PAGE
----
CHARITIES FACING ANOTHER COSTLY YEAR UNDER COALITION
After many years of ignoring pleas for help from Australia’s charities, the Coalition has finally agreed with Labor’s call for the Commonwealth to take the lead in delivering reform.
Scott Morrison now wants the National Federation Reform Council to take charge of harmonising charitable fundraising laws, but expects the job to take another year.
The Prime Minister and Treasurer have finally woken up to their responsibilities, but this will see charities and not-for-profits facing another year of outdated fundraising laws. And another year means another $15 million hit to a sector that’s already running lean.
Our laws are broken. Right now, a charity that wants to raise money on the internet must register in seven different jurisdictions.
There have been multiple recommendations calling on the Morrison Government to fix these outdated laws.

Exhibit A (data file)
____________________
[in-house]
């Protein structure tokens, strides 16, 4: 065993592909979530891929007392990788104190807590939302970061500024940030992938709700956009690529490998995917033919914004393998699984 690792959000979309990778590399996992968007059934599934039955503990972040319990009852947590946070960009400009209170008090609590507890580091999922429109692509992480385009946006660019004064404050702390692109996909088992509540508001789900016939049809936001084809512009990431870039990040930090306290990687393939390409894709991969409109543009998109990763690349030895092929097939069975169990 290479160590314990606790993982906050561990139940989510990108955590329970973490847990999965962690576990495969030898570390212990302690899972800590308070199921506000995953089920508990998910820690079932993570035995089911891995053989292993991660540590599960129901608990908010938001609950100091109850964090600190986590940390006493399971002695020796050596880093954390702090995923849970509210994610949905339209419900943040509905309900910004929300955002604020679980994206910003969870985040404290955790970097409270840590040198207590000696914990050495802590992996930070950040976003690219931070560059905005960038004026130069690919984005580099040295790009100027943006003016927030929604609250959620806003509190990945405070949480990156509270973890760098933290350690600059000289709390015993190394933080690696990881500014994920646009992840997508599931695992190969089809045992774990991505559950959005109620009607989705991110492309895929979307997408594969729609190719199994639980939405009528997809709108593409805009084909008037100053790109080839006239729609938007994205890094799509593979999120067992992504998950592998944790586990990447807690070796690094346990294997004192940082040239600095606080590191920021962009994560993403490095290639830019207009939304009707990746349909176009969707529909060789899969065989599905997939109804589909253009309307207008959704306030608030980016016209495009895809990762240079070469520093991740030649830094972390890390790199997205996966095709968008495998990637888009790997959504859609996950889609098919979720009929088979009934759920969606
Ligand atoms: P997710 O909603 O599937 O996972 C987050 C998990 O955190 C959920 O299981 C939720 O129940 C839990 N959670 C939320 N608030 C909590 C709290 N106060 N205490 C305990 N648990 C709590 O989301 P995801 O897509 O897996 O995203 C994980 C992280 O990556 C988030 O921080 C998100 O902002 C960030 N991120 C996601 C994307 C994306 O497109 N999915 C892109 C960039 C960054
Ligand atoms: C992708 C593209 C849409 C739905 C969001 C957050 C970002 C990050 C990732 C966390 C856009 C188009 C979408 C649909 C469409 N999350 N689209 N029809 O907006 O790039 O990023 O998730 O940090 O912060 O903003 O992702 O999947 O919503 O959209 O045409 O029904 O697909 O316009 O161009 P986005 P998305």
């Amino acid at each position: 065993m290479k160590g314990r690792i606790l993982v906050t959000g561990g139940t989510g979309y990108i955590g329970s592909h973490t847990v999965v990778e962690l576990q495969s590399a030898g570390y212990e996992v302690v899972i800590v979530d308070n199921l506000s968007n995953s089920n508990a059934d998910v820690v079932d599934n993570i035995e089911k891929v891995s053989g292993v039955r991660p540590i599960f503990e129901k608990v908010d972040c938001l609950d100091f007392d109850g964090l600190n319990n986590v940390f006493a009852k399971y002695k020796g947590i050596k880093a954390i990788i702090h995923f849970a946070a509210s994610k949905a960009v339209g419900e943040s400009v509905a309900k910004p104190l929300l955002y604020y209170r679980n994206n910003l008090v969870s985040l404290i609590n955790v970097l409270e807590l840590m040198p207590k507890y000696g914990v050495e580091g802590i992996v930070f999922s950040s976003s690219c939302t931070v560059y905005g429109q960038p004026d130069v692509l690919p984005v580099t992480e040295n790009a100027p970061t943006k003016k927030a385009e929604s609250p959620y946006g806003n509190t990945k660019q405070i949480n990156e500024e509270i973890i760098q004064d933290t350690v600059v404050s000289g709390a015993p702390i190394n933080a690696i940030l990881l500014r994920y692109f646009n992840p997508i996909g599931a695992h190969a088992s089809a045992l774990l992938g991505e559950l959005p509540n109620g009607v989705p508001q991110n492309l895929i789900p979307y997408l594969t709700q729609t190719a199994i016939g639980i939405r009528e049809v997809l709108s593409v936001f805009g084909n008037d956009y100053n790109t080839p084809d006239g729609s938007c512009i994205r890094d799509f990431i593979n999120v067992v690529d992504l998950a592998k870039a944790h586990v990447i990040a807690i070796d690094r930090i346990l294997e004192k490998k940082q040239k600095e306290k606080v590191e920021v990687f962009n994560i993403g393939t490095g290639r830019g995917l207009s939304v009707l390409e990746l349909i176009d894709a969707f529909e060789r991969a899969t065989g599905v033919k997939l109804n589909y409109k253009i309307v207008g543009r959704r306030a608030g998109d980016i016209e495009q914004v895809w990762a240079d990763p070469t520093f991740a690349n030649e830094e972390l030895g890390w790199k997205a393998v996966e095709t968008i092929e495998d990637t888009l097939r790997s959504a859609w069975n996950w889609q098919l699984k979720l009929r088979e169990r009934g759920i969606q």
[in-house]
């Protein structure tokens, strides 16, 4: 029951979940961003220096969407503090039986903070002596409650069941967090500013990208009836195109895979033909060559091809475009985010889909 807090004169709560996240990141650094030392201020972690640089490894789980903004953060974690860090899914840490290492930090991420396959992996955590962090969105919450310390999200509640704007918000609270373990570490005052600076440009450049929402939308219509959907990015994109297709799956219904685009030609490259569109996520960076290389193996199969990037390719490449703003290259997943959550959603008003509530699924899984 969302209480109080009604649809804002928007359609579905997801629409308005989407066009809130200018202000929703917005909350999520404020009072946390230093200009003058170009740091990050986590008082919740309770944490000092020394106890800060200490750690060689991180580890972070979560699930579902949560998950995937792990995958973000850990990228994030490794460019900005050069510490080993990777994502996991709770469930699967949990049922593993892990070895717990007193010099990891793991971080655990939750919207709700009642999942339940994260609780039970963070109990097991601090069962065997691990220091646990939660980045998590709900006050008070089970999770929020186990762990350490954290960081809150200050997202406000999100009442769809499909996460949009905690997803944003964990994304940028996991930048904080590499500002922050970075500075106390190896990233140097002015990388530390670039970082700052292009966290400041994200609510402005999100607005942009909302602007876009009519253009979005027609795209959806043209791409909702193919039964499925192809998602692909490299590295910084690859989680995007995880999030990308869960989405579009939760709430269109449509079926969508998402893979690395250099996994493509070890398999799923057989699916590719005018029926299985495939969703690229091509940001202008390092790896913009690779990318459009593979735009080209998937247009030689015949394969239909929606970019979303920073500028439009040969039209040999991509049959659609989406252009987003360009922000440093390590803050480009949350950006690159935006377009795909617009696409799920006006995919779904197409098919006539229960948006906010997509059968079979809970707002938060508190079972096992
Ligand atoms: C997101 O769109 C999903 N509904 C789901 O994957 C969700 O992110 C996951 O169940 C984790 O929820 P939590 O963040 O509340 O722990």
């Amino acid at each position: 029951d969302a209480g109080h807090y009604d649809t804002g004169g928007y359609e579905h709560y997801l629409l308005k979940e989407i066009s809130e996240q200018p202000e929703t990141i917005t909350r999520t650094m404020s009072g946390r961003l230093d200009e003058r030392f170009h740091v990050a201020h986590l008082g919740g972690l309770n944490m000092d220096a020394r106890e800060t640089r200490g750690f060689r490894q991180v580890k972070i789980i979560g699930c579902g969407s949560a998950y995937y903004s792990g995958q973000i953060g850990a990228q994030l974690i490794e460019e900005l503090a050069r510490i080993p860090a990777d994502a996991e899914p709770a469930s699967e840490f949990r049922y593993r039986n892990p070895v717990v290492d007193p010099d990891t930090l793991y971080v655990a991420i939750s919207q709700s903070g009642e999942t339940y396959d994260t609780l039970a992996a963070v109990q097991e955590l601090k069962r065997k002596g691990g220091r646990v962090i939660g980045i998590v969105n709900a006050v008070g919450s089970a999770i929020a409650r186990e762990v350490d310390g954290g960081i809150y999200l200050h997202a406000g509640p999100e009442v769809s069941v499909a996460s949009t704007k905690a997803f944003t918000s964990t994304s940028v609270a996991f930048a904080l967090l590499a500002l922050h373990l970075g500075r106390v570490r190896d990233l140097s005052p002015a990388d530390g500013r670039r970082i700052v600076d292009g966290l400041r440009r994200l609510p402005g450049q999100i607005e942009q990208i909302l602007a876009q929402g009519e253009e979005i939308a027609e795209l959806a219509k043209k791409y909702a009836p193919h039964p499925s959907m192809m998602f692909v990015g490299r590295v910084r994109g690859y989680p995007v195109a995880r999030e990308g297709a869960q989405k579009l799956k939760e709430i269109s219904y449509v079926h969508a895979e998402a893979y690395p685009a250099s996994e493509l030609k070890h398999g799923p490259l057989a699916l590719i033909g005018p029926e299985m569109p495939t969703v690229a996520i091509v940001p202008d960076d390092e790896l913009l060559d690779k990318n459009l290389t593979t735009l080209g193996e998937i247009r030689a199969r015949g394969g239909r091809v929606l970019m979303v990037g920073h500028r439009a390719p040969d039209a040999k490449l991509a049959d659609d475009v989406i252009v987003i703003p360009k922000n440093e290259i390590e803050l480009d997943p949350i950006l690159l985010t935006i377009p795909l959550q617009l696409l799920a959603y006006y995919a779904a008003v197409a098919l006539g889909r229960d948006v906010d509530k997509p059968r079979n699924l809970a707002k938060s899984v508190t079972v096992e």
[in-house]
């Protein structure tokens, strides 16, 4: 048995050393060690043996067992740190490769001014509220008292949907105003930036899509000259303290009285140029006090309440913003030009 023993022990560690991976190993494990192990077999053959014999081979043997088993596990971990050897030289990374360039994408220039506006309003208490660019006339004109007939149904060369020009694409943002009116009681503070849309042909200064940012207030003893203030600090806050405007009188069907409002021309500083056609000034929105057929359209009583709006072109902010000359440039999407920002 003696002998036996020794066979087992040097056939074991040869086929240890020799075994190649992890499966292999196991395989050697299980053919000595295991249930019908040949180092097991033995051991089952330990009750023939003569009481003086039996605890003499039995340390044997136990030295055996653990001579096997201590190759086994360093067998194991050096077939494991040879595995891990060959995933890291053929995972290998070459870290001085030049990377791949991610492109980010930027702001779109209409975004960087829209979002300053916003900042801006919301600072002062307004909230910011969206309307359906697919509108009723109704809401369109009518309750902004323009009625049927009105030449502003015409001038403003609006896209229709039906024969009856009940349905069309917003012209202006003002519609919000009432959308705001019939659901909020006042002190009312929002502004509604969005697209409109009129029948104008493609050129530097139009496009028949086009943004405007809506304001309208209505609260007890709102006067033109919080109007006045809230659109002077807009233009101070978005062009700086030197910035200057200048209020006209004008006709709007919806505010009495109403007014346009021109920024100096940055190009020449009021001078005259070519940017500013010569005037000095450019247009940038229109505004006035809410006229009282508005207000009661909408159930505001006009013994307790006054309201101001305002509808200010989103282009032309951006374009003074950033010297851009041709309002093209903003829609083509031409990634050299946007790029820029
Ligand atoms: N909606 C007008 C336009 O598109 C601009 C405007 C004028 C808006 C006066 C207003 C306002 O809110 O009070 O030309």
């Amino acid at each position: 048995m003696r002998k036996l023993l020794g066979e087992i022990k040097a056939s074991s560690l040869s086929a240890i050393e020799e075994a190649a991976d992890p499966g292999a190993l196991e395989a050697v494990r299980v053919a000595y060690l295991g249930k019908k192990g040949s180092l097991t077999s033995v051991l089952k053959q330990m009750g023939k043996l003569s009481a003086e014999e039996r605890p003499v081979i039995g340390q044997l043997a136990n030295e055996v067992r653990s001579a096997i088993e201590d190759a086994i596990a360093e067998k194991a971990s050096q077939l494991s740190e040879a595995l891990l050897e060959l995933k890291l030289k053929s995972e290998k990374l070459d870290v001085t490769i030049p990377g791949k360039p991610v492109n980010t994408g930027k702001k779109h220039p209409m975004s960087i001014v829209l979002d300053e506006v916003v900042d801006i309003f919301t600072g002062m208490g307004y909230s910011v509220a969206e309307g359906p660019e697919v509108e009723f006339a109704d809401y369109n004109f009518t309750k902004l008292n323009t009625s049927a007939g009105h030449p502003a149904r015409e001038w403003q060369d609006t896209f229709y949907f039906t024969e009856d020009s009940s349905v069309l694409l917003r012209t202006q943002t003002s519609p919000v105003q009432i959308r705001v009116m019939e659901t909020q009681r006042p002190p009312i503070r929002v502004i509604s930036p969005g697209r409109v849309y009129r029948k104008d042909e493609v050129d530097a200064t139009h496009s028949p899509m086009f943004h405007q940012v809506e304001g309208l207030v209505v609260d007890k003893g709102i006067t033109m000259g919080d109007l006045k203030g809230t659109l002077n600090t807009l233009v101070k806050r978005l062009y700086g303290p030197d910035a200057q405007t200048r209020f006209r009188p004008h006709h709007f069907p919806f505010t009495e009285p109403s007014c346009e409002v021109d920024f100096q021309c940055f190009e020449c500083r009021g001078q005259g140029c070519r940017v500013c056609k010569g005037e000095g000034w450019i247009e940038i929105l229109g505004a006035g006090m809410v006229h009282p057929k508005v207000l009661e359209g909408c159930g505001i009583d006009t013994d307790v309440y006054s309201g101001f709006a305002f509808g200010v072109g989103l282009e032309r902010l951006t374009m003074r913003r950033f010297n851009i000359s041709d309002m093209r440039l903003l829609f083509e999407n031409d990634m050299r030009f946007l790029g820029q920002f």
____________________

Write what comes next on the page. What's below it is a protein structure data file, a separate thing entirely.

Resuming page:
Treasury identified fundraising law as the major reporting burden on charities. The national COVID commission's not-for-profit working group called on the Coalition to fix fundraising. The Charities Crisis Cabinet called for it, as did the Royal Commission into National Natural Disaster Arrangements.
Despite these calls, Senator Zed Seselja - the Coalition’s sixth charities minister since 2013 – has previously described fundraising reform as “obviously is not something that the Commonwealth alone can fix, because we have to work with the states and territories.”
The shame of watching the charity sector tangled up in unnecessary red tape while trying to support Australians through natural disasters and a national health crisis has finally forced the Coalition to acknowledge it has a responsibility to lead on this issue.
The Morrison Government has the power to fix this problem, and Australia’s charities should not be forced to wait any longer.
As always, Scott Morrison is planning to deliver, but never delivering on his plan.
Authorised by Paul Erickson, ALP, Canberra.